If you're directly responsible for the "Hello Coverlet" notes that I receive, take all that money and effort you're putting into hiding in my virtual bushes and instead invest it in building a company culture that doesn't suck.

Your love is like a fever
I use an app called Clear to keep a list of my favorite spammy transgressions. True to my New York state of mind, I call the list "Aggressive Panhandling."

My recent favorites are 1) the guy who asked for a read receipt on his third "why aren't you answering my note" email; and 2) my proof that there's no war on Christmas: all of the spamilicious greetings I got last month. Nothing -- and I mean nothing! -- follows "Merry Christmas Coverlet" quite as joyously as a note about the mysterious power of Hadoop.

I almost cried.

To be fair, I'm not sure I need a list of transgressions given that they're all burnt into my psyche, but Clear is brilliant: minimalist in design and fun to use. I'll never get a marketing email from the app's makers because they don't need the hard sell.

They had me before hello.

The author, a senior IT executive at one of the nation's largest banks, shares his experiences under the pseudonym Coverlet Meshing. He has spent the last two decades in the financial services sector, picking a fight with anyone who doesn't understand that banks are actually software companies and need to invest in engineering as a core competency. His cheery outlook and diplomatic nature are rarely reflected in his writing. Write to him at coverlet.meshing@ubm.com. Follow him on Twitter: @CoverletMeshing.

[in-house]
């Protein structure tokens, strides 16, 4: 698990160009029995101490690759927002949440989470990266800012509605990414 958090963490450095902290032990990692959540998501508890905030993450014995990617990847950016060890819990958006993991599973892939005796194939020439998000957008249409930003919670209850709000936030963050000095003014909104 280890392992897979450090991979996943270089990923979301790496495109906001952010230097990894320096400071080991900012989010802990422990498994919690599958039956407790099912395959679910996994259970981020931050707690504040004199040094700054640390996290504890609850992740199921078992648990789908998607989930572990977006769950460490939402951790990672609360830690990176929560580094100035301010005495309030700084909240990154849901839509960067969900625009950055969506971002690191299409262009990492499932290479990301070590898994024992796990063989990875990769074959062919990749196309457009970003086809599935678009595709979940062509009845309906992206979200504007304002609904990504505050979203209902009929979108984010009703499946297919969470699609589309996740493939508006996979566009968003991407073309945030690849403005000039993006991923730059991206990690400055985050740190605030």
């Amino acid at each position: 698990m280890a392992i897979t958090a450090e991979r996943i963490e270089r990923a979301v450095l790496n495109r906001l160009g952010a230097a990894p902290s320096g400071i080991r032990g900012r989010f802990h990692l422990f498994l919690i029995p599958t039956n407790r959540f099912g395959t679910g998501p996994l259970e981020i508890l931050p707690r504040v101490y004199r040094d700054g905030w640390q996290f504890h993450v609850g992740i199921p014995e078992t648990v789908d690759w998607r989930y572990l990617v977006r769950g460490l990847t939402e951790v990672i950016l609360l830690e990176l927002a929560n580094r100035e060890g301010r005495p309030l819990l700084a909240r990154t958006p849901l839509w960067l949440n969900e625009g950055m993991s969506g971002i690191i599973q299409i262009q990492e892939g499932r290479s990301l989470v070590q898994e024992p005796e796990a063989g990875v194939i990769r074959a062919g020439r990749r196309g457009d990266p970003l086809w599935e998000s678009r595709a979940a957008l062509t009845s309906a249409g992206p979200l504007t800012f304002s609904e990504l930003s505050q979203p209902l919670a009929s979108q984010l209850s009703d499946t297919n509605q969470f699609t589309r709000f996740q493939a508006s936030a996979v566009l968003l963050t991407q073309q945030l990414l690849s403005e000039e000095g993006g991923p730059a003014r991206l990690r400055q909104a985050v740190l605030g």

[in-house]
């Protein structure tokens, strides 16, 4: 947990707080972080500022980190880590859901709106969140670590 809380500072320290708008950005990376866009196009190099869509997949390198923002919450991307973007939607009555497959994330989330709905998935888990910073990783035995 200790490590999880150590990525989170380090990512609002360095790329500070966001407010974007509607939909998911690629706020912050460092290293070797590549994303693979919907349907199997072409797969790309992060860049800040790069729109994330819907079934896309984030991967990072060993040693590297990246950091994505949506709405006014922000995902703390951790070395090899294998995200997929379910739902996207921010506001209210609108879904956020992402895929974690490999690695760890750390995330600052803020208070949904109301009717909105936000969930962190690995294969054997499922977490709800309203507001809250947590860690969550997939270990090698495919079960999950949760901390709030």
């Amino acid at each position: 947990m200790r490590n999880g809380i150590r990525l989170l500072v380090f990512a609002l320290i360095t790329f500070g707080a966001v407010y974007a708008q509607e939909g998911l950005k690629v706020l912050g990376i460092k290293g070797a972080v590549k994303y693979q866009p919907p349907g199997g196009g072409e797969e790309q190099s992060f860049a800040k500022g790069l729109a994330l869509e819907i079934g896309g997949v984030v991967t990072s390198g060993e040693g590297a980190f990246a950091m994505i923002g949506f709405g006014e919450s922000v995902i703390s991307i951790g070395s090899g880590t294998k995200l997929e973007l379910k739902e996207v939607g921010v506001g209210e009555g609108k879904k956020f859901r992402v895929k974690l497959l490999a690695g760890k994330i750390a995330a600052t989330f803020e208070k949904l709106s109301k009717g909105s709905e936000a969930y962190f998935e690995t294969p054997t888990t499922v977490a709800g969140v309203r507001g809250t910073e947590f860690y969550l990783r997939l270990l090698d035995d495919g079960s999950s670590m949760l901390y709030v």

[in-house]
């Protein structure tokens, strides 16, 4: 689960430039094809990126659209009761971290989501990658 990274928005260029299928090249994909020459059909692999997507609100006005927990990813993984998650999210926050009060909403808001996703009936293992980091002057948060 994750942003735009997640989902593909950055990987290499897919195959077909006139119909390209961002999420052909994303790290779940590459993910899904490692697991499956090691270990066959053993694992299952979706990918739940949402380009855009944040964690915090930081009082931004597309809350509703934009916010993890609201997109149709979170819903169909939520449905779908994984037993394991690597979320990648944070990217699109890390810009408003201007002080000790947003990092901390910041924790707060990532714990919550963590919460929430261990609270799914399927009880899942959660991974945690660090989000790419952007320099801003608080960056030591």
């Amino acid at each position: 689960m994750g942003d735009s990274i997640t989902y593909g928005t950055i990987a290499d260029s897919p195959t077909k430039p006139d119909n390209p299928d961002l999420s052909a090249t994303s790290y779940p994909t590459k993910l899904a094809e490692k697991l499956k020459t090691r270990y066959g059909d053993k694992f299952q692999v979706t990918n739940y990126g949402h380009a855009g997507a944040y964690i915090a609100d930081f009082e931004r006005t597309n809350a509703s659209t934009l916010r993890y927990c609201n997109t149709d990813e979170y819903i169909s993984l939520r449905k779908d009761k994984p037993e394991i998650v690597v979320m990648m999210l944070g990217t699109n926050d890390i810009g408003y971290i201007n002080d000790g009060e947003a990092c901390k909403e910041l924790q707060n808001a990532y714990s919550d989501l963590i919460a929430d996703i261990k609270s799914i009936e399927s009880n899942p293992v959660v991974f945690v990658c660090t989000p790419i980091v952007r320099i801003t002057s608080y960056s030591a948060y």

InformationWeek Conference is an exclusive two-day event taking place at Interop where you will join fellow technology leaders and CIOs for a packed schedule with learning, information sharing, professional networking, and celebration. Come learn from each other and honor the nation's leading digital businesses at our InformationWeek Elite 100 Awards Ceremony and Gala. You can find out more information and register here. In Las Vegas, March 31 to April 1, 2014.

Previous
2 of 2
Next
Comment  | 
Print  | 
More Insights
Comments
Newest First  |  Oldest First  |  Threaded View
Page 1 / 2   >   >>
anon5986881945
50%
50%
anon5986881945,
User Rank: Apprentice
6/30/2014 | 12:48:39 PM
Re: Some people fear clowns
...wow
Kristin Burnham
50%
50%
Kristin Burnham,
User Rank: Author
1/15/2014 | 9:21:48 PM
Re: Some people fear clowns
The unsubscribe links that bother me are the ones that say it could take several weeks to remove you from the list. When do you actually know whether or not it has worked and whether or not it's time to unsubscribe again? I don't trust them.
Lorna Garey
50%
50%
Lorna Garey,
User Rank: Author
1/15/2014 | 11:58:56 AM
Re: Possible Solution
I like it, especially if a portion of that money comes to me in the form of a rebate.
Whoopty
50%
50%
Whoopty,
User Rank: Ninja
1/15/2014 | 10:09:45 AM